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Bob Wakeham: Spotlight on seniors

Now that the provincial government has Suzanne Brake in place as the “seniors advocate,” I think it’s high time, so to speak, all of us 65-plus crowd got our act together and made profoundly significant demands of her office, including, first and foremost, a discount on the price of weed when it becomes available for legal purchase next summer.

 

Bob Wakeham
Bob Wakeham

 

After all, Ms. Brake (a personalized approach here, on the off chance she’s already started a file, and feels an obligation to read and collect any columns written by a member of the balding brigade), it was our generation that took the proverbial hit (while having many a smoky hit) 40 and 50 years ago, some winding up in that dilapidated hotel down by the Lake for having a miserable joint or two on his or her possession, and launched the debate that has now led, as common sense dictated it should, to legalization of wacky backy.

So come on now, Ms. Brake, head to the nearest geriatric station of your choice, have a brain toke with a senior citizen, and then begin the campaign to convince the government which appointed you to this crucial, critical position — one that, I’m sure, will alter the lives of Newfoundland seniors in historic, unforgettable ways — to permit discounts for dope for the denture crowd in much the same way they’re in place for movies or breakfast at a fast-food outlet or the price of a package of Depends.

At the very least, Ms. Brake, you’ll be stoned for much of that day, a condition that will prompt you to make better and brighter choices than a multitude of decisions made by our Tory and Liberal politicians over the years when they were apparently straight as arrows, sober as judges, clear-headed and focused as an athlete in his prime.

So: reduced price on dope, a break on electrical rates. What else could you do for seniors, Ms. Brake?

Why, just this week, we’ve been reminded of one such monumentally boneheaded mess that may have been avoided if the honourable ladies and gentlemen had had legal access to a bit of weed, a financial snafu for the Newfoundland ages, the reminder coming in the form of the announcement of the terms of reference for the inquiry into the Muskrat Falls fiasco, an investigation to be headed by Supreme Court Justice Richard LeBlanc.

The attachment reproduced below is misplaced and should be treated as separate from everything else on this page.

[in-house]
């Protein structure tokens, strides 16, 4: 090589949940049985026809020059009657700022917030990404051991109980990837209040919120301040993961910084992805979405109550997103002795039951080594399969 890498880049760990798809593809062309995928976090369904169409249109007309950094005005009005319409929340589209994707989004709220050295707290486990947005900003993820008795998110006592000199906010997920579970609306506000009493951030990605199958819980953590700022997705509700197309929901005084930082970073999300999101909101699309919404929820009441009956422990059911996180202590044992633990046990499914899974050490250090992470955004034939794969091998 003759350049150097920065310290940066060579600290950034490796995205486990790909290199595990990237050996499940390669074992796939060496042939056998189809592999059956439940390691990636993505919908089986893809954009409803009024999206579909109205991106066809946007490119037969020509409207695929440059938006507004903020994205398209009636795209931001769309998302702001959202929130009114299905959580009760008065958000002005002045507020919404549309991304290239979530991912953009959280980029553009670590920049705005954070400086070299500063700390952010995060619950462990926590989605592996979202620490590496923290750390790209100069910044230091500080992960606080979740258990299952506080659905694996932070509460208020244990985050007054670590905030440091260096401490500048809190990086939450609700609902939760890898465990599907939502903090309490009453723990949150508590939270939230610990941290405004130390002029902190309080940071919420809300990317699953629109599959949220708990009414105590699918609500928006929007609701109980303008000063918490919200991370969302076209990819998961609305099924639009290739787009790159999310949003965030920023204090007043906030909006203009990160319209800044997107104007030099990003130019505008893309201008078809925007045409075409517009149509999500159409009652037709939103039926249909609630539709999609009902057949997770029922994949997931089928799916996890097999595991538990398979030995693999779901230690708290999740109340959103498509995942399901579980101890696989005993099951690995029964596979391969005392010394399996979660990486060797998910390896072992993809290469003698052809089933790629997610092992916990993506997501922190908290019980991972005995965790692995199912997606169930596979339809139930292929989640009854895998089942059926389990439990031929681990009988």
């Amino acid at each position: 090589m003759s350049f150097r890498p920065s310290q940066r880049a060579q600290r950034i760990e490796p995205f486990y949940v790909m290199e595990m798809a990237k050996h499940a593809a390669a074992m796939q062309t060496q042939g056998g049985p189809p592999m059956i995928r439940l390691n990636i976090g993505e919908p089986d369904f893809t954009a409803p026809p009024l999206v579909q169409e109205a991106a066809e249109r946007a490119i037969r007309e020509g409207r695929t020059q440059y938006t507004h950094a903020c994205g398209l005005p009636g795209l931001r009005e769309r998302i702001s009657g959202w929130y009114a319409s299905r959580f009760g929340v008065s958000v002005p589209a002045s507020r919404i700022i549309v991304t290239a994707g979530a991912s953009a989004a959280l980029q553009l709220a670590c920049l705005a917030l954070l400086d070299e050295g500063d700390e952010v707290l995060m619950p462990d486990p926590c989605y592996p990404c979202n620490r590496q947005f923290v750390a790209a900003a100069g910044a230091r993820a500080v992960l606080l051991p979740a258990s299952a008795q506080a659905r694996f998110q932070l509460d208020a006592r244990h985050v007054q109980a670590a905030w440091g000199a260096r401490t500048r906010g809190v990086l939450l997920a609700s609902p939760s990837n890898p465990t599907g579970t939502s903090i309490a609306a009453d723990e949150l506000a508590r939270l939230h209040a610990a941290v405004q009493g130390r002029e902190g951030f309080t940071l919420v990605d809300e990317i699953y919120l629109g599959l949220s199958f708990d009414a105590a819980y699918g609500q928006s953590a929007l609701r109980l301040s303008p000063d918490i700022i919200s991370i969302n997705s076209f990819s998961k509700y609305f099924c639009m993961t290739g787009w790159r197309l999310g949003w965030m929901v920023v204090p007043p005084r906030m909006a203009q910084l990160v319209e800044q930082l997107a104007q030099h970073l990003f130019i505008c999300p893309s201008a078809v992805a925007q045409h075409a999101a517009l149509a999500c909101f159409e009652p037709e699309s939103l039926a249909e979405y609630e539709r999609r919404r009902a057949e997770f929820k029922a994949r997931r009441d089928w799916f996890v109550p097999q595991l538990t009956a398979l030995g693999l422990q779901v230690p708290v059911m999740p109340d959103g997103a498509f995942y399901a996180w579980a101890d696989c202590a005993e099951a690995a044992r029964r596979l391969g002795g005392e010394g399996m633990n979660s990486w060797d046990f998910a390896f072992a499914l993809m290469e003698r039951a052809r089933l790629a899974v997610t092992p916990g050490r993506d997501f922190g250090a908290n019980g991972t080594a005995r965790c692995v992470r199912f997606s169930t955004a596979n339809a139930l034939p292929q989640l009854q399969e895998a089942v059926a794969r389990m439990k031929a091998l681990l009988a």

Now I’m not suggesting the government of the day should have toked up before their deliberations began on Muskrat Falls — my goodness gracious, no — but surely, such inhalation couldn’t have made their decision-making any worse, and could conceivably have been helpful.

(Danny Williams, the architect of Muskrat Falls, the project that expedited his retirement from politics — after all, it was the last feather to be placed in his legacy cap as he led us, Moses-like, to the Promised Land — was still playing a few days ago that spin-doctoring role he has perfected, preaching to those apostles who would follow him to hell and back that Judge LeBlanc will have a chance to “highlight the positive aspects” of Muskrat Falls; I recollect that Joey also defended the Upper Churchill contract till the day he reluctantly took his last breath).

Still with Muskrat: perhaps, Ms. Brake, now that you’ve been given this powerful mandate, you could find a way to reduce the electrical rates for seniors, the rates that will continue to rise through the stratosphere as we help pay for that now $12-billion-plus (and climbing) financial travesty in Labrador.

So: reduced price on dope, a break on electrical rates. What else could you do for seniors, Ms. Brake?

Now, I assume you can’t do anything about the four and five times a night many of us are forced out of a warm, cosy bed to “make our water,” as they say.

And it’s not within your purview, I’m quite sure, to figure out why it is that some of us men are at a point in our lives that when we see a fine looking woman walking a fine looking beagle we are just as interested in a gander at the latter as we are in the former.

Or to alter the habit many of us have adopted of indulging in a nap each and every afternoon from 2:30 to 3:30, awaking with a gallon of drool hanging off the side of our lips — not exactly a charming, attractive sight.

Or to help seniors grasp those thought-provoking, utterly stimulating words uttered by Paul Davis — the lame duck Tory leader who has apparently and conveniently forgotten the Muskrat albatross the PCs placed around our collective necks; in reacting to the byelection victory by Jim Lester in Mount Pearl this past Tuesday: “What the government is doing to the people of Newfoundland is not good enough, and that is the message delivered tonight.”

Now. You talk.

We are saved, because:

 

Farmer Jim takes his seat,

Farmer Jim takes his seat.

Hi-ho, the derry-o,

Farmer Jim takes his seat.

 

Best of luck to ya, Ms. Brake.   

 

Bob Wakeham has spent more than 40 years as a journalist in Newfoundland and Labrador. He can be reached by email at bwakeham@nl.rogers.com

    

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